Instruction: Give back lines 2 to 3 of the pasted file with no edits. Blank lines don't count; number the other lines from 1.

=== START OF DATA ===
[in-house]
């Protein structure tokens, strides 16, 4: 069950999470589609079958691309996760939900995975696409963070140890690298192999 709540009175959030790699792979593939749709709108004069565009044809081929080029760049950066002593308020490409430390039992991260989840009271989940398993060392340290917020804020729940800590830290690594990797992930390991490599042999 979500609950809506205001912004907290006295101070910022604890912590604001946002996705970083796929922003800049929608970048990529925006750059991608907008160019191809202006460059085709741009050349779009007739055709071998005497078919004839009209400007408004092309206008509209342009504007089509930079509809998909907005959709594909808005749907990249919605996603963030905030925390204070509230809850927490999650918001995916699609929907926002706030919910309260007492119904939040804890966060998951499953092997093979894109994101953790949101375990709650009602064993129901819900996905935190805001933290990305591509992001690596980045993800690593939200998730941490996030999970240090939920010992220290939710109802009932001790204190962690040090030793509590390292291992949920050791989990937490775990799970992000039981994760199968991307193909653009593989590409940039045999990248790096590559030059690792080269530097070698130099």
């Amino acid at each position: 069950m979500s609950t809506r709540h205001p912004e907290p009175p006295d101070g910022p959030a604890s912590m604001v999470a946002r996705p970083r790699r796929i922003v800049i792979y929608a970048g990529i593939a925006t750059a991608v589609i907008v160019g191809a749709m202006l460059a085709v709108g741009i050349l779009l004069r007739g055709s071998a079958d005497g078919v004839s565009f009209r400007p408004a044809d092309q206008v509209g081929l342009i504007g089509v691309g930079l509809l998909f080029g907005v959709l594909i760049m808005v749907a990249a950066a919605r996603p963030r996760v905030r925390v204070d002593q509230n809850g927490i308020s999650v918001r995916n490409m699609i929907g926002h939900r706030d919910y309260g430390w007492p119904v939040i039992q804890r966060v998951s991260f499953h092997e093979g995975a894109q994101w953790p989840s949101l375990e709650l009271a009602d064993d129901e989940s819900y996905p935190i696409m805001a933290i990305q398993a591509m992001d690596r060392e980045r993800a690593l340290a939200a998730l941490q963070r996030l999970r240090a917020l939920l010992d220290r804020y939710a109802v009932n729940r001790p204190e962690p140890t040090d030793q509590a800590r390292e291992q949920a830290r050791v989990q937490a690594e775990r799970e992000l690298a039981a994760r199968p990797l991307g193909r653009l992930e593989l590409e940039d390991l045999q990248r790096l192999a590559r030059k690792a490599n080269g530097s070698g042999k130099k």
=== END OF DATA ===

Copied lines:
């Protein structure tokens, strides 16, 4: 069950999470589609079958691309996760939900995975696409963070140890690298192999 709540009175959030790699792979593939749709709108004069565009044809081929080029760049950066002593308020490409430390039992991260989840009271989940398993060392340290917020804020729940800590830290690594990797992930390991490599042999 979500609950809506205001912004907290006295101070910022604890912590604001946002996705970083796929922003800049929608970048990529925006750059991608907008160019191809202006460059085709741009050349779009007739055709071998005497078919004839009209400007408004092309206008509209342009504007089509930079509809998909907005959709594909808005749907990249919605996603963030905030925390204070509230809850927490999650918001995916699609929907926002706030919910309260007492119904939040804890966060998951499953092997093979894109994101953790949101375990709650009602064993129901819900996905935190805001933290990305591509992001690596980045993800690593939200998730941490996030999970240090939920010992220290939710109802009932001790204190962690040090030793509590390292291992949920050791989990937490775990799970992000039981994760199968991307193909653009593989590409940039045999990248790096590559030059690792080269530097070698130099």
């Amino acid at each position: 069950m979500s609950t809506r709540h205001p912004e907290p009175p006295d101070g910022p959030a604890s912590m604001v999470a946002r996705p970083r790699r796929i922003v800049i792979y929608a970048g990529i593939a925006t750059a991608v589609i907008v160019g191809a749709m202006l460059a085709v709108g741009i050349l779009l004069r007739g055709s071998a079958d005497g078919v004839s565009f009209r400007p408004a044809d092309q206008v509209g081929l342009i504007g089509v691309g930079l509809l998909f080029g907005v959709l594909i760049m808005v749907a990249a950066a919605r996603p963030r996760v905030r925390v204070d002593q509230n809850g927490i308020s999650v918001r995916n490409m699609i929907g926002h939900r706030d919910y309260g430390w007492p119904v939040i039992q804890r966060v998951s991260f499953h092997e093979g995975a894109q994101w953790p989840s949101l375990e709650l009271a009602d064993d129901e989940s819900y996905p935190i696409m805001a933290i990305q398993a591509m992001d690596r060392e980045r993800a690593l340290a939200a998730l941490q963070r996030l999970r240090a917020l939920l010992d220290r804020y939710a109802v009932n729940r001790p204190e962690p140890t040090d030793q509590a800590r390292e291992q949920a830290r050791v989990q937490a690594e775990r799970e992000l690298a039981a994760r199968p990797l991307g193909r653009l992930e593989l590409e940039d390991l045999q990248r790096l192999a590559r030059k690792a490599n080269g530097s070698g042999k130099k």